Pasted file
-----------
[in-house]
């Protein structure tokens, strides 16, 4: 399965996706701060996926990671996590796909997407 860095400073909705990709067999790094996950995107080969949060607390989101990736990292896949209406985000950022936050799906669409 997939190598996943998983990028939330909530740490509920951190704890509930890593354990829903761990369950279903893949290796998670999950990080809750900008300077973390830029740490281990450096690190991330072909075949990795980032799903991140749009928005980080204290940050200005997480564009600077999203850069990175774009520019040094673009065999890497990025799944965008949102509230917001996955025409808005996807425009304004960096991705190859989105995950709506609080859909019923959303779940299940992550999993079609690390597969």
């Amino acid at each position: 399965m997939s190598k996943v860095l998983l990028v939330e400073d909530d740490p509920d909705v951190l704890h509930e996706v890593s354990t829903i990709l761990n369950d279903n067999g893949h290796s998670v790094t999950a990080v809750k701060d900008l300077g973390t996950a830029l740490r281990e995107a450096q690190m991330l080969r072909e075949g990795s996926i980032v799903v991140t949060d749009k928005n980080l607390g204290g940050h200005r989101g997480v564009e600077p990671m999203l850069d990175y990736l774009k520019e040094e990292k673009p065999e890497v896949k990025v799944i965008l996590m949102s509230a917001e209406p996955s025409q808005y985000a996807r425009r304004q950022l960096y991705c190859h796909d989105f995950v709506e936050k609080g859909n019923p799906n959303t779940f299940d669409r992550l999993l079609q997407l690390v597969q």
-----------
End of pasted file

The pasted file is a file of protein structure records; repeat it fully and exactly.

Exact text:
[in-house]
């Protein structure tokens, strides 16, 4: 399965996706701060996926990671996590796909997407 860095400073909705990709067999790094996950995107080969949060607390989101990736990292896949209406985000950022936050799906669409 997939190598996943998983990028939330909530740490509920951190704890509930890593354990829903761990369950279903893949290796998670999950990080809750900008300077973390830029740490281990450096690190991330072909075949990795980032799903991140749009928005980080204290940050200005997480564009600077999203850069990175774009520019040094673009065999890497990025799944965008949102509230917001996955025409808005996807425009304004960096991705190859989105995950709506609080859909019923959303779940299940992550999993079609690390597969």
């Amino acid at each position: 399965m997939s190598k996943v860095l998983l990028v939330e400073d909530d740490p509920d909705v951190l704890h509930e996706v890593s354990t829903i990709l761990n369950d279903n067999g893949h290796s998670v790094t999950a990080v809750k701060d900008l300077g973390t996950a830029l740490r281990e995107a450096q690190m991330l080969r072909e075949g990795s996926i980032v799903v991140t949060d749009k928005n980080l607390g204290g940050h200005r989101g997480v564009e600077p990671m999203l850069d990175y990736l774009k520019e040094e990292k673009p065999e890497v896949k990025v799944i965008l996590m949102s509230a917001e209406p996955s025409q808005y985000a996807r425009r304004q950022l960096y991705c190859h796909d989105f995950v709506e936050k609080g859909n019923p799906n959303t779940f299940d669409r992550l999993l079609q997407l690390v597969q």